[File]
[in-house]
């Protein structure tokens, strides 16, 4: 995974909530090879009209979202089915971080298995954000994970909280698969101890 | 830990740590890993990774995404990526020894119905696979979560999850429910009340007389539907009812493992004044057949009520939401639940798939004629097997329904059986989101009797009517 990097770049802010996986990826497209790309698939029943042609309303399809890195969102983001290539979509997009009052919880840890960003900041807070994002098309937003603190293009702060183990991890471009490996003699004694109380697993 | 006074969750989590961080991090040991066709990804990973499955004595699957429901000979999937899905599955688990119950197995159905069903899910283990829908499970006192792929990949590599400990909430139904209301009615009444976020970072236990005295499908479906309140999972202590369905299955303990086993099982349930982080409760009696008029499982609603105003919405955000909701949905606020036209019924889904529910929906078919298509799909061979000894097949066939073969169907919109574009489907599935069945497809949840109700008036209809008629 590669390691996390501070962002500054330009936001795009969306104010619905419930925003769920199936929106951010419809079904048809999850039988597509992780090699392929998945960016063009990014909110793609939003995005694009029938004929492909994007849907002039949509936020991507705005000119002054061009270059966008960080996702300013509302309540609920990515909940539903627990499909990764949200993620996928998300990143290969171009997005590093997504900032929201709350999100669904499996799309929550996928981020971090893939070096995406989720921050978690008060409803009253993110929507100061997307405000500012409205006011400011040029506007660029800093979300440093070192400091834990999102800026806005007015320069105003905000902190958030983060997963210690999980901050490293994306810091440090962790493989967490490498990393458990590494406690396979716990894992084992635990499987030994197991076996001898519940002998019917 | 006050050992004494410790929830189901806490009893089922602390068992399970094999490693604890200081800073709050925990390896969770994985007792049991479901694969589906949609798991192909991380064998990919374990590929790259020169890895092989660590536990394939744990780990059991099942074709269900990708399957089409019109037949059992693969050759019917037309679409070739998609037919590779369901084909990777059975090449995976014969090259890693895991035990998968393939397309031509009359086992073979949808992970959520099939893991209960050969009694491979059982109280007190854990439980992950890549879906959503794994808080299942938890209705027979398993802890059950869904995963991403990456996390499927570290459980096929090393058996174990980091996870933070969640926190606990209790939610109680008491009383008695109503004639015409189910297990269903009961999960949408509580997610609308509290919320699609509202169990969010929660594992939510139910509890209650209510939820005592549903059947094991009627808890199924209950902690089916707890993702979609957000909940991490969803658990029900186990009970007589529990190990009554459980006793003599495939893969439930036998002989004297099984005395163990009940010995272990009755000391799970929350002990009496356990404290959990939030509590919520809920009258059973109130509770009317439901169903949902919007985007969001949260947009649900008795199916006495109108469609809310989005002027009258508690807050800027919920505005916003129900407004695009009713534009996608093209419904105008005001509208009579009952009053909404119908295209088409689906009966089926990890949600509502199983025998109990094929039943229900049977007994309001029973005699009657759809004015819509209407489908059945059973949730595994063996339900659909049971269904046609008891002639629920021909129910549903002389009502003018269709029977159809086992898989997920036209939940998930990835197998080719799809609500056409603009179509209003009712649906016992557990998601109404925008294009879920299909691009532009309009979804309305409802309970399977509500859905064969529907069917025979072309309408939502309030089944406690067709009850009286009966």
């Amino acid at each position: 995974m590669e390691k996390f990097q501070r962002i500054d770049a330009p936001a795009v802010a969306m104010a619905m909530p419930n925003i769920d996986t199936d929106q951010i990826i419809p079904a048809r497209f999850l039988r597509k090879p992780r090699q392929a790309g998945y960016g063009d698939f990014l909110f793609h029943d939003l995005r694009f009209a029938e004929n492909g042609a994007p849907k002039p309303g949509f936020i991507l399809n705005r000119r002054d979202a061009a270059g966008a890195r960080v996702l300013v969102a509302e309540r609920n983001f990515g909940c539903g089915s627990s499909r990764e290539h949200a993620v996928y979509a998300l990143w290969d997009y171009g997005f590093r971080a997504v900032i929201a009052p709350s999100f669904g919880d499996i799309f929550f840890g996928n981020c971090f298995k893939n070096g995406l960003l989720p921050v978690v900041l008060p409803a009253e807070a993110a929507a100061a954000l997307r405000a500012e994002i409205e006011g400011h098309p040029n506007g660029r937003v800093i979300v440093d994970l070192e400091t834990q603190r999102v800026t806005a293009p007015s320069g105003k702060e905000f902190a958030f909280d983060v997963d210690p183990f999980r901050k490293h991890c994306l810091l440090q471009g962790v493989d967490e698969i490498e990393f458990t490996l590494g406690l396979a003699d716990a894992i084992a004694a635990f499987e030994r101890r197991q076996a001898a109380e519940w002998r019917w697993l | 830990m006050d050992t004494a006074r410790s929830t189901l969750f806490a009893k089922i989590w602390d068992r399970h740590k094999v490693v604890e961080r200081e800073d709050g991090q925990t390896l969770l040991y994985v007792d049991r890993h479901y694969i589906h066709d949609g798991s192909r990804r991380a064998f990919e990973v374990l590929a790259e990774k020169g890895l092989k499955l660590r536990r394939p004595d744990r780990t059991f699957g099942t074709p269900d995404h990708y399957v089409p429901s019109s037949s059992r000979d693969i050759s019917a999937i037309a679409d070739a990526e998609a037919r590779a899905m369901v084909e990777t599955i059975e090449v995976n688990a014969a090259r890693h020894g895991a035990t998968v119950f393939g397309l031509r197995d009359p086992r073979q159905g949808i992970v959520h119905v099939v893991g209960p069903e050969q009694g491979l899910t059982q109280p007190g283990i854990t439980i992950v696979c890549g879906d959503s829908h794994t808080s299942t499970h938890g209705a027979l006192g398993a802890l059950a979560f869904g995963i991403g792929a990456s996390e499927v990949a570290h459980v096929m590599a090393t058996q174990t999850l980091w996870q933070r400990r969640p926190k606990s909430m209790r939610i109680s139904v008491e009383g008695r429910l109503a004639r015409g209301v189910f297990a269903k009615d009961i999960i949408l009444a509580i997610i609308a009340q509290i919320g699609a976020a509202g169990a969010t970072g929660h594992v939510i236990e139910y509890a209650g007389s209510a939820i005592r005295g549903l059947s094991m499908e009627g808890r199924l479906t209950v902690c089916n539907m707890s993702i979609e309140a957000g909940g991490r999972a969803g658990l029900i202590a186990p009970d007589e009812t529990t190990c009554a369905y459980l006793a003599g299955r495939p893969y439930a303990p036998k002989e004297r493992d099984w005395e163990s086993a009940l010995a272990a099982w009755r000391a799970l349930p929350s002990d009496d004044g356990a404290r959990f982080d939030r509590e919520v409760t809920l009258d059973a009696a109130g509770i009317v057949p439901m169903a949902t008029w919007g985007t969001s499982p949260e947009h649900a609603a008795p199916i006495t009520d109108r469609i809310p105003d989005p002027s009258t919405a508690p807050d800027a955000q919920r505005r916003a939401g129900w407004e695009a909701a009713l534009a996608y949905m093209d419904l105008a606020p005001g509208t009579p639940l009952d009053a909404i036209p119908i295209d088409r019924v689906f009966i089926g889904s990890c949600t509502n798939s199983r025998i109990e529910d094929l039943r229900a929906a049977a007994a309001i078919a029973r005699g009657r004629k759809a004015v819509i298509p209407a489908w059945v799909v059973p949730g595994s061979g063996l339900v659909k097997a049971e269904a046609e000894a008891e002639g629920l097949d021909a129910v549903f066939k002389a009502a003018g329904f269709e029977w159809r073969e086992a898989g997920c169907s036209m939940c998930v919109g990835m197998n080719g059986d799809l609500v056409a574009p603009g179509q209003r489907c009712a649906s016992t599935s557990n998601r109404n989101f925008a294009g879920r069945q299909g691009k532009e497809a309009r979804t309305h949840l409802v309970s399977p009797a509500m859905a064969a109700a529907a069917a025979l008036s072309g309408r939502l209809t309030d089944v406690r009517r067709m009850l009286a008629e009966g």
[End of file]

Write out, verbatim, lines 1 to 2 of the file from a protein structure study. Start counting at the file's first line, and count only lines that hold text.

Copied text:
[in-house]
């Protein structure tokens, strides 16, 4: 995974909530090879009209979202089915971080298995954000994970909280698969101890 | 830990740590890993990774995404990526020894119905696979979560999850429910009340007389539907009812493992004044057949009520939401639940798939004629097997329904059986989101009797009517 990097770049802010996986990826497209790309698939029943042609309303399809890195969102983001290539979509997009009052919880840890960003900041807070994002098309937003603190293009702060183990991890471009490996003699004694109380697993 | 006074969750989590961080991090040991066709990804990973499955004595699957429901000979999937899905599955688990119950197995159905069903899910283990829908499970006192792929990949590599400990909430139904209301009615009444976020970072236990005295499908479906309140999972202590369905299955303990086993099982349930982080409760009696008029499982609603105003919405955000909701949905606020036209019924889904529910929906078919298509799909061979000894097949066939073969169907919109574009489907599935069945497809949840109700008036209809008629 590669390691996390501070962002500054330009936001795009969306104010619905419930925003769920199936929106951010419809079904048809999850039988597509992780090699392929998945960016063009990014909110793609939003995005694009029938004929492909994007849907002039949509936020991507705005000119002054061009270059966008960080996702300013509302309540609920990515909940539903627990499909990764949200993620996928998300990143290969171009997005590093997504900032929201709350999100669904499996799309929550996928981020971090893939070096995406989720921050978690008060409803009253993110929507100061997307405000500012409205006011400011040029506007660029800093979300440093070192400091834990999102800026806005007015320069105003905000902190958030983060997963210690999980901050490293994306810091440090962790493989967490490498990393458990590494406690396979716990894992084992635990499987030994197991076996001898519940002998019917 | 006050050992004494410790929830189901806490009893089922602390068992399970094999490693604890200081800073709050925990390896969770994985007792049991479901694969589906949609798991192909991380064998990919374990590929790259020169890895092989660590536990394939744990780990059991099942074709269900990708399957089409019109037949059992693969050759019917037309679409070739998609037919590779369901084909990777059975090449995976014969090259890693895991035990998968393939397309031509009359086992073979949808992970959520099939893991209960050969009694491979059982109280007190854990439980992950890549879906959503794994808080299942938890209705027979398993802890059950869904995963991403990456996390499927570290459980096929090393058996174990980091996870933070969640926190606990209790939610109680008491009383008695109503004639015409189910297990269903009961999960949408509580997610609308509290919320699609509202169990969010929660594992939510139910509890209650209510939820005592549903059947094991009627808890199924209950902690089916707890993702979609957000909940991490969803658990029900186990009970007589529990190990009554459980006793003599495939893969439930036998002989004297099984005395163990009940010995272990009755000391799970929350002990009496356990404290959990939030509590919520809920009258059973109130509770009317439901169903949902919007985007969001949260947009649900008795199916006495109108469609809310989005002027009258508690807050800027919920505005916003129900407004695009009713534009996608093209419904105008005001509208009579009952009053909404119908295209088409689906009966089926990890949600509502199983025998109990094929039943229900049977007994309001029973005699009657759809004015819509209407489908059945059973949730595994063996339900659909049971269904046609008891002639629920021909129910549903002389009502003018269709029977159809086992898989997920036209939940998930990835197998080719799809609500056409603009179509209003009712649906016992557990998601109404925008294009879920299909691009532009309009979804309305409802309970399977509500859905064969529907069917025979072309309408939502309030089944406690067709009850009286009966």